So you’ve decided to extend your little family to include one more…how exciting! You’ll soon be hearing the pitter patter of four little feet, or paws rather. Perhaps you are adopting a new puppy from a shelter or a rescue agency. Or your neighbors have a dog that just had 4 little cuties and want to gift you with one. Maybe an adorable but homeless stray pup followed you home or jumped into your car at an interstate rest area (this actually happened to my brother-in-law, and yes, he still has her.)
But you have a canine kid at home and he’s pretty much been “top dog” for several years now. You’ve often thought about getting him a little friend, and now that it’s going to happen, you’re wondering just how to go about introducing the puppy to the older dog. This can be a very delicate situation, and there is a right way (and a wrong way) to do it.
Scents Make Sense ~ Especially to a Dog
Dogs have 50 times the amount of smell receptors that humans do and the portion of the canine brain that analyzes scents is 40 times that of our own(!)
Having said that, if you are visiting a litter to pick a puppy out, or know the one you’re going to adopt and can visit beforehand, it’s a great idea to bring along a blanket or an article of clothing to absorb the new pup’s smell. Let the puppy drool on it, play with it, sleep with it.
Then bring that article of clothing home and casually leave it out so your dog can sniff and analyze to his heart’s content. This way, the scent of the new puppy will be somewhat familiar to your dog when they do meet face to face, and nose to nose.
Fun Fact: Doctors also recommend this to couples bringing home a new human baby if they have a dog at home.
Helpful Hint: When considering compatibility for your resident dog, keep this in mind: Male and female dogs get along best. The next best combination is male with male. Female with another female is the match most likely to result in conflict. That’s not to say that a beautiful friendship can’t blossom between any two dogs, but those are the statistics.
Prepare the Home Territory
Before you bring your puppy home, there’s a few things you should do around the home territory to facilitate the process of integrating the new arrival.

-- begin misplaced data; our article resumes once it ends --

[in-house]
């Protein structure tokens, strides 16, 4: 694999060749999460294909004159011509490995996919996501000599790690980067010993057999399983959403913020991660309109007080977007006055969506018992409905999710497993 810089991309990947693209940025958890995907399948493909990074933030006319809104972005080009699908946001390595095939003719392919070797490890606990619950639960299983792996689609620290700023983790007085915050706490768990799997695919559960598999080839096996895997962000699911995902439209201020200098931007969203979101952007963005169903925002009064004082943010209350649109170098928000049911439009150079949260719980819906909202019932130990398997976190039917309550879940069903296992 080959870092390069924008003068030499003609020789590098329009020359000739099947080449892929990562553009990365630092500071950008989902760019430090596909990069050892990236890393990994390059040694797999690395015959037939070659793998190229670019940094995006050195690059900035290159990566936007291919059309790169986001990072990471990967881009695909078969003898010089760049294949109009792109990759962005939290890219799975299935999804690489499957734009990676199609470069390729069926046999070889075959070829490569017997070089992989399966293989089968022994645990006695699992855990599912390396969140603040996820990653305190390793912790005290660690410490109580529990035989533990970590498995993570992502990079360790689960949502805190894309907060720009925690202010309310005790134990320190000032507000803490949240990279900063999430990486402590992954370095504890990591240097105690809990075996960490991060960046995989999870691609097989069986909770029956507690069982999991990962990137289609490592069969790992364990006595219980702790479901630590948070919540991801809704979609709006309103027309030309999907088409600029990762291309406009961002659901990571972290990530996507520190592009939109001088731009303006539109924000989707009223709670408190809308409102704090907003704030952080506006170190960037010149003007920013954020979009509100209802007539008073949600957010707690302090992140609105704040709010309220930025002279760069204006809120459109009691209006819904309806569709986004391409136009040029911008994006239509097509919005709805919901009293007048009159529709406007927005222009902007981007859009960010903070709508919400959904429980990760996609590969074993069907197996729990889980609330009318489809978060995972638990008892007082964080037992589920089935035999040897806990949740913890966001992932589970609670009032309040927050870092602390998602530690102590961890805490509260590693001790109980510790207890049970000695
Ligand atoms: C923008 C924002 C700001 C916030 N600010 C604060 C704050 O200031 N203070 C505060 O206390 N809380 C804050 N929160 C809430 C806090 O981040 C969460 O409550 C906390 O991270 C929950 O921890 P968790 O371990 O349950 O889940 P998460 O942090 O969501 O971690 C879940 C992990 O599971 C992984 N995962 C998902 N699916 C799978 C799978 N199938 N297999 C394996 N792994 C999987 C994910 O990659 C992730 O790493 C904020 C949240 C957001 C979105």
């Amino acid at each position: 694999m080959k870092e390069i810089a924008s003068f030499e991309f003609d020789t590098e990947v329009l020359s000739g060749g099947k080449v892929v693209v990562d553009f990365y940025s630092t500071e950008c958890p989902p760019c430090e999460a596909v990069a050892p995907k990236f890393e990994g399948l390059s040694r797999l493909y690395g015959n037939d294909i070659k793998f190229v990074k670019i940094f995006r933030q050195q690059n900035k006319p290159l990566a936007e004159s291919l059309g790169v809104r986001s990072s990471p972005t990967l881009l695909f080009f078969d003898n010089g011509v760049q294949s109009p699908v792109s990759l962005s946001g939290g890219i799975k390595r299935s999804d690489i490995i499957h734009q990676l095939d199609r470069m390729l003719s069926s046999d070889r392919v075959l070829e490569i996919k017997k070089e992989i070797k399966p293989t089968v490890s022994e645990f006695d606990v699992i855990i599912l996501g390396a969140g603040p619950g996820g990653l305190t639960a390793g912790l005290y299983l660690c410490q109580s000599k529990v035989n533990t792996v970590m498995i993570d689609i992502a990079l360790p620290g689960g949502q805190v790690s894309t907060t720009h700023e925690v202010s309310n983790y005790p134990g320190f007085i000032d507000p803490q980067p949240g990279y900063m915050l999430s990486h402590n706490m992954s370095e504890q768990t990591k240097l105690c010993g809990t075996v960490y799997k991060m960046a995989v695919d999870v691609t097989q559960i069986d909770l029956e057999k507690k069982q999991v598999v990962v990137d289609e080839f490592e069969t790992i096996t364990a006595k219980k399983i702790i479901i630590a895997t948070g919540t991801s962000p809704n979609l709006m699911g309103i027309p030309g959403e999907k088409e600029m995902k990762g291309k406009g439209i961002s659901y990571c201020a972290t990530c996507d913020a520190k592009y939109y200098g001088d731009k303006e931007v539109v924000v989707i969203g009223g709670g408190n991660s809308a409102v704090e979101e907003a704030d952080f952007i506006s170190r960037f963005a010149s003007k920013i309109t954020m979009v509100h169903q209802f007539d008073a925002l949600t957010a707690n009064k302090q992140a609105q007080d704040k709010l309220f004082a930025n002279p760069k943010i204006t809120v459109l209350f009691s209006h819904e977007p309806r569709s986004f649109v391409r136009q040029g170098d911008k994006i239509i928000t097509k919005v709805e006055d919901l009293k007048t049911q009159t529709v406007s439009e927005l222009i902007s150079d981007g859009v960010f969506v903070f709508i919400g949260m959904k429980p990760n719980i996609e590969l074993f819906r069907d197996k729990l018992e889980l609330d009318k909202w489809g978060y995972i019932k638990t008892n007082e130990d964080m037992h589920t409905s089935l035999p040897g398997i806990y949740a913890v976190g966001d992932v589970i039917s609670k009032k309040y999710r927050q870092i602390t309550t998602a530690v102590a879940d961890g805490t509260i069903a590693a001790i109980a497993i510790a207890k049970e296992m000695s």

- If your older dog has favorite chew toys, stuffed animals, or a security blanket, put them away somewhere for now. Until he and the puppy have been properly introduced, you don’t want to stir up possessive aggression.
- To each his own. Be sure to purchase a separate food bowl, dog bed, and collar and leash for your new puppy.
- Everyone needs a little ‘me’ time. Create spaces in your home where each dog can get away from the other if need be.
- Do the same outside. If both dogs are going to be sharing a backyard for a large part of the time, get a separate doghouse or Dogloo for the puppy. Your Top Dog may be territorially grumpy about sharing his own doghouse, especially at first.
- Make sure both the puppy and your dog are current on recommended vaccines. Most breeders or adoption shelters take care of this before they will let a puppy go to a new home.
Introducing the Puppy to the Older dog
Try to do this on a weekend or at a time when you have a day or two to be at home with the pets. It’s best if you don’t leave two newly introduced dogs alone together until they are well acquainted, and you’ll want to closely observe and supervise at first.
When properly introducing the puppy to the older dog, you will need: Your dog’s leash and collar, a leash and collar for the new pup, and another adult to help you. Oh yes, and Neutral Territory.
The actual “sniffing each other out” introduction should take place on neutral ground. This simply means not in your dog’s house or yard. You can use a park or a neighbor’s yard, or even a close by area of woods. Just make it a place where there aren’t a lot of other people and dogs around. You hold your dog on his leash while the other person holds the puppy on a leash. (You want the leashes for control, but you also don’t want either animal to feel restrained, so give them both plenty of room to maneuver.)